IMPACT/OUTCOME: Due to these population monitoring activities by the ARS, scientists in the
ACCOMPLISHMENTS: The tarnished plant bug is a serious pest of cotton that is becoming more resistant to insecticides, requiring growers to use higher and higher levels of chemicals to achieve the same level of control. Within a few years, insecticides may no longer be effective against this pest. The tarnished plant bug is being thwarted thanks to a program that includes use of alternative host destruction, host-plant resistance, fungal pathogens, and remote sensing technology by ARS scientists based in
IMPACT/OUTCOME: A cost/benefit analysis of the program on over 21,000 acres demonstrated benefits of $10.28 for every $1 applied to using the technology. Economists have determined the technology produced a $5.48 savings per acre in reduced insecticide costs. The savings in reduced insecticide costs for the technology was $8.1 million.
ACCOMPLISHMENTS: Accurate and inexpensive methods are needed for monitoring wheat fields to determine the presence of Russian wheat aphid or greenbug infestations. Wheat farmers and scientist cannot always easily detect aphid infestations or do not have the time to closely monitor their fields. ARS scientists from the Wheat, Peanut and Other Field Crops Research Unit, Stillwater, Oklahoma, in collaboration with the cooperators at the Texas Agricultural Experiment Station, developed remote sensing technology for identifying greenbug and Russian wheat aphid-infested fields. Images obtained from aircraft enable the detection of Russian wheat aphid and greenbug infestations. Fields with high aphid infestations can be differentiated from fields with low infestations by unique "spatial signatures".
IMPACT/OUTCOME: Ultimately, this technology could be applied for broad scale monitoring of wheat fields for greenbug and Russian wheat aphid infestations using existing satellites in the earth’s orbit.
continue to develop and demonstrate technologies, including risk analysis, for excluding, detecting, and mitigating native and invasive weed pests, including IPM and areawide approaches, and deliver IPM components and systems to ARS customers.
ACCOMPLISHMENTS: In-crop herbicidal options, especially herbicides that can be applied to control a broad-spectrum of grass and broadleaf weeds at the start of a growing season when weeds have their greatest impact on sugar yields, are limited. Scientists at the Sugarcane Research Unit in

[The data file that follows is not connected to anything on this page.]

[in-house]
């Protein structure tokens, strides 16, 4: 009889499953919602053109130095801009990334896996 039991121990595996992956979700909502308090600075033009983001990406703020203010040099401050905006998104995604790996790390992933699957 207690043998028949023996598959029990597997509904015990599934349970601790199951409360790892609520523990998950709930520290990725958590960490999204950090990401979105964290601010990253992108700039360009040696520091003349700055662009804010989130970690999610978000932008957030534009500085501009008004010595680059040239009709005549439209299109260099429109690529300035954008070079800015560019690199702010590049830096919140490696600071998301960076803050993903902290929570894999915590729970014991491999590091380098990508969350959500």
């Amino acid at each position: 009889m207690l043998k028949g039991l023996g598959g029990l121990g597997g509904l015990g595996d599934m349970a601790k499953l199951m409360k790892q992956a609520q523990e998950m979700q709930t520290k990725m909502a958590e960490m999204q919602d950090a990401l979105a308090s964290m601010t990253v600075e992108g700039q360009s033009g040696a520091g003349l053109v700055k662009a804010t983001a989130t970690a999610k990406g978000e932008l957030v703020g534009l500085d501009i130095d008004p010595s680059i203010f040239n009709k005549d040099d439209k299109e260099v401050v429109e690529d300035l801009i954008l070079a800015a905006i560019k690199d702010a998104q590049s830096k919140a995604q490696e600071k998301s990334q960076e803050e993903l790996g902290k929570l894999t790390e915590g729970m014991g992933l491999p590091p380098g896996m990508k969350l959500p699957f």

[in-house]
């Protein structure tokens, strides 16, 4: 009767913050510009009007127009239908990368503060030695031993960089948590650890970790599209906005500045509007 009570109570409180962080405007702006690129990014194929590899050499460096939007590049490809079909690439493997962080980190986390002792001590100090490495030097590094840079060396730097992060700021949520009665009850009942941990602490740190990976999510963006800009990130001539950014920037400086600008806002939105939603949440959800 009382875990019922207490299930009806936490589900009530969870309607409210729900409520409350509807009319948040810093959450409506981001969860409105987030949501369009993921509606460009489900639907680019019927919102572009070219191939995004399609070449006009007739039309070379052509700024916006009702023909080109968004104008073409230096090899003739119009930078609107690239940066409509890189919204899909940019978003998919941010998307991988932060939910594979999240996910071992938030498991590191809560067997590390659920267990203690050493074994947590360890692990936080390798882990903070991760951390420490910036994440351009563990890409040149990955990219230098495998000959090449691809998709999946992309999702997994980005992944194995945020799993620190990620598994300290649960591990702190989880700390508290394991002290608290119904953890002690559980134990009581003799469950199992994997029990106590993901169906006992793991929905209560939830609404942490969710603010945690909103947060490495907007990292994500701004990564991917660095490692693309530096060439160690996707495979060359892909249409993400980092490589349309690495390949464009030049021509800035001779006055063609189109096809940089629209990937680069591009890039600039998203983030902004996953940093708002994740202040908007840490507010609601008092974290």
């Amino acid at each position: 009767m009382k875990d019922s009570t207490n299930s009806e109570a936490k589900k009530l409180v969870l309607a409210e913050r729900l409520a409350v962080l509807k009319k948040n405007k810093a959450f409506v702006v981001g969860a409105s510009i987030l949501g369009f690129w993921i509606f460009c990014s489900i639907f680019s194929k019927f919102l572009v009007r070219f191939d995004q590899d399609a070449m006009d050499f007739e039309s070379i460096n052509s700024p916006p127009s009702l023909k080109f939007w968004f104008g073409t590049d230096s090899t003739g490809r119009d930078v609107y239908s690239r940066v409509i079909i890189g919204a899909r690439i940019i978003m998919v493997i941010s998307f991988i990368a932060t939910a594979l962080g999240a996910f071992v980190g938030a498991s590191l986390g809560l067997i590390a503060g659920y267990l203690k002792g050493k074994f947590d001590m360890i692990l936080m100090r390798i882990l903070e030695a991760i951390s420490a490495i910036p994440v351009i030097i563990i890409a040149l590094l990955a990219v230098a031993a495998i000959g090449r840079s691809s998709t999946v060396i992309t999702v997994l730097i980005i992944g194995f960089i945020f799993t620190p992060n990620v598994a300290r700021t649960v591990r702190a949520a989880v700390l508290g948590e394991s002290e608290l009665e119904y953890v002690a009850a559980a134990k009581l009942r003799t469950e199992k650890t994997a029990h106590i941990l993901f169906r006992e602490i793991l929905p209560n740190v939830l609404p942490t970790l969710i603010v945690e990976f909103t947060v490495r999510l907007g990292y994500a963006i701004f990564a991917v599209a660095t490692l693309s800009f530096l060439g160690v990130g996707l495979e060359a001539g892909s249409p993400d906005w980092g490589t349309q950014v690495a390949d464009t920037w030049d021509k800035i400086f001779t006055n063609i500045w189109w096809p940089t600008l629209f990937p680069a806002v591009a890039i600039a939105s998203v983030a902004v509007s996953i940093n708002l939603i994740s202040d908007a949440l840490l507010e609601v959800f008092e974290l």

IMPACT/OUTCOME: Results of this research were used to support manufacturer petitions to the Environmental Protection Agency for two herbicides, which were received in time for the 2004 growing season.
ACCOMPLISHMENTS: The Australian melaleuca tree (Melaleuca quinquenervia) is an extremely aggressive invasive plant that alters the drainage of
IMPACT/OUTCOME: Both species are contributing to the successful biological control of melaleuca. In particular, the psyllid has spread throughout the infestation of melaleuca, and is significantly affecting growth and survival of the weed. In fact, melaleuca is almost gone from public lands.
ACCOMPLISHMENTS: Invasive saltcedar (Tamarix spp.) shrubs from Eurasia infest many
IMPACT/OUTCOME: This research is important as it interfaces with on-going investigations of biologically based saltcedar control, provides revegetation strategies for land managers that are interested in removing and replacing saltcedar, and assists in evaluation of the impact of the program on an endangered bird.
continue to develop and demonstrate technologies for excluding, detecting, and mitigating emerging and re-emerging plant disease pests, including IPM and areawide approaches, and deliver IPM components and systems to ARS customers.
ACCOMPLISHMENTS: Scientists from the Molecular and Plant Pathology Laboratory at
IMPACT/OUTCOME: This accomplishment provides new knowledge important for understanding the mechanisms involved in pathogenicity and transmission of these pathogens by insect vectors.